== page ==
This is not a review of fantasy RPG Hardland, because I played for a few hours and, as far as I can remember, I only completed one quest. And it is all down to my deeply fallible memory, because the game doesn’t provide any direction to its players, up to and including a log or any kind of notes. Instead, I’m going to try to tell you whether or not that works, which is a big “mmmmmaybe?”
The one quest that I did complete was to help a very conspicuous monk, whose overhead label read “inconspicuous monk,” to destroy an ale shipment coming in on the road. I did this by distracting the merchant, listening to him talk about how tired he was from the journey, as the monk lept from the bushes and took to their giant cask with slapdash sword strokes. The merchant was very upset and I felt genuinely bad. The monk claimed to be preventing the distribution of alcohol, which is against the church’s laws, but I’d been to the church in the next town over and they sell you deeply overpriced booze as long as you take a very brief oath not to drink it. I came away feeling like maybe I had participated on the wrong side.
It’s a very simple quest, even without a marker telling you exactly what to do, but it layers the world’s characters, stories, and comedy. It’s good. Would it have been affected at all by having a traditional set of quest markers? That’s more complicated.
The quests are not subtle. My notes say things like “bring this guy four ales,” or “find a pink birthday cake.” I didn’t have to think hard about what the game was asking me to do, and the log still exists, just in my mind and my notebook rather than on-screen. For some people that note-taking will be fun, but for me it feels a lot like an extra level of busywork. It also means that you have to provide your own sense of satisfaction at crossing something off, rather than the dopamine hit of QUEST COMPLETED flashing across your screen. And god forbid you experience choice paralysis.
I think that most games probably have very similar, spelled-out quest formats for a good reason. But I also know there is a demand for games that “don’t hold your hand” and putting aside the often condescending way that phrase is applied, it does play well in Hardland. The world is deeply weird, and having only a fragmentary view of it without anyone but yourself telling you what to look into is compelling. So here are some of those fragments.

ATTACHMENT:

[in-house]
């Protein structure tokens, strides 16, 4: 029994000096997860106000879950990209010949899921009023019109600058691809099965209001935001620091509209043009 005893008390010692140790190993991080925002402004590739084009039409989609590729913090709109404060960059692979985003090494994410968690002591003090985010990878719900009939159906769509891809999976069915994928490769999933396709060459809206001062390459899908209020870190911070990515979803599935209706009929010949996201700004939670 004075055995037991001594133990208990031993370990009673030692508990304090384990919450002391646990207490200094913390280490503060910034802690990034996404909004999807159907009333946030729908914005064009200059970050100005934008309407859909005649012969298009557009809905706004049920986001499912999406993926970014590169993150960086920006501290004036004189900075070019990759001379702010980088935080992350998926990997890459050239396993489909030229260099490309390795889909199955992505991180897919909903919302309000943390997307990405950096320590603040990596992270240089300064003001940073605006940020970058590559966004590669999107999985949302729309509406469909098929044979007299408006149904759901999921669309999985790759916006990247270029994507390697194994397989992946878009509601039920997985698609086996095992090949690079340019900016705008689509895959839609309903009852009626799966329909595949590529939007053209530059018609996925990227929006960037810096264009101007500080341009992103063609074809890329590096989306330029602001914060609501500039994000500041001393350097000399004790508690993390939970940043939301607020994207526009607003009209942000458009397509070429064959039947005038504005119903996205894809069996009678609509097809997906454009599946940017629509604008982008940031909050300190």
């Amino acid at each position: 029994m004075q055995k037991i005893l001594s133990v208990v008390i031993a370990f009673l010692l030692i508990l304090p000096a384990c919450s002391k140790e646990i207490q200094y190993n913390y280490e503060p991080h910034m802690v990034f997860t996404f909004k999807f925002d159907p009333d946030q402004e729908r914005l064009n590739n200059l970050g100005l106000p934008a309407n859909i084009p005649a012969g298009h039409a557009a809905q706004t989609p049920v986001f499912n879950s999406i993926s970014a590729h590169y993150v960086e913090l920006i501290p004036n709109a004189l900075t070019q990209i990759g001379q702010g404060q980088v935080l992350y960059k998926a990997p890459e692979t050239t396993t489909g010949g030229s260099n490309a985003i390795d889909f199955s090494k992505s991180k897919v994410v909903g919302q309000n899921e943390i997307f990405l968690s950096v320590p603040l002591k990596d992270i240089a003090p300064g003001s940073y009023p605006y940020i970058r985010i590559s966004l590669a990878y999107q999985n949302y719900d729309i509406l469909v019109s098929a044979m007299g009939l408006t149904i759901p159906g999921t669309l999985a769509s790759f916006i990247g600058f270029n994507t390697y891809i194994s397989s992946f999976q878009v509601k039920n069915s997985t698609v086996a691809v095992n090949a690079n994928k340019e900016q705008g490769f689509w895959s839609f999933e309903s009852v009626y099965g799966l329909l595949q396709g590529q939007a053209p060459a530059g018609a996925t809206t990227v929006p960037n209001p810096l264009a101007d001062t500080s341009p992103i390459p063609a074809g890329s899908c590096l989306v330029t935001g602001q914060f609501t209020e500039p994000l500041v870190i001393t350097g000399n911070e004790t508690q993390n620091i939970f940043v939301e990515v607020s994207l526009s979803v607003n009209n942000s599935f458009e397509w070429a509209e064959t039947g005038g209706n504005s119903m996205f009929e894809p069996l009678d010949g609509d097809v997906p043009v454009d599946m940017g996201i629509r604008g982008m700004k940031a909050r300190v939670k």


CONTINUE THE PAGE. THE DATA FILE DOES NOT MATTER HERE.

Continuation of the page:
You wake up after a shipwreck to see two things: a pig and a bonfire in the distance. The bonfire being in sight is a neat touch, showing that the game will give you pointers on where to go if you’re paying attention. And the pig is really very, very cute.
Bonfires are where you save, and also where you dream, which are little bits of mysterious microfiction that appear as you sleep and may or may not be utterly central to Hardland’s plot. There’s definitely some weird stuff going on with them and a lot of the characters talk about how central they are to society, but they mostly say inscrutable things like:
In your inventory is a relic called the King’s Head, with an ominous message about making it whole. This is basically a quest log entry right here, but it may or may not be as foundational to the game as I first assumed because at one point I sold the head to an elephant merchant for coins that I couldn’t even spend. Who knows!
I haven’t even told you about the level up system yet:
Or the fact that characters just say things like this all the time.
If you’ve got the time and inclination to explore the world by yourself, there’s a lot of these threads to follow. They are certainly curiosity-inducing. Whether or not they go anywhere I could not even begin to guess.
I’ll finish with one piece of spoiler-free advice for if you’re thinking about playing Hardland: you’re weak. Combat isn’t really the game’s strongpoint; it’s a sort of slash-and-run-about thing that’s best avoided, at least at the beginning. And swimming? That’s a death sentence. Your stamina meter is not good enough to cross that small stretch of water, I promise, and you can’t climb the very small bank on the other side anyway. And, look, it makes sense, your protagonist almost drowned at the beginning of the game. It wouldn’t be very nice if he drowned for real.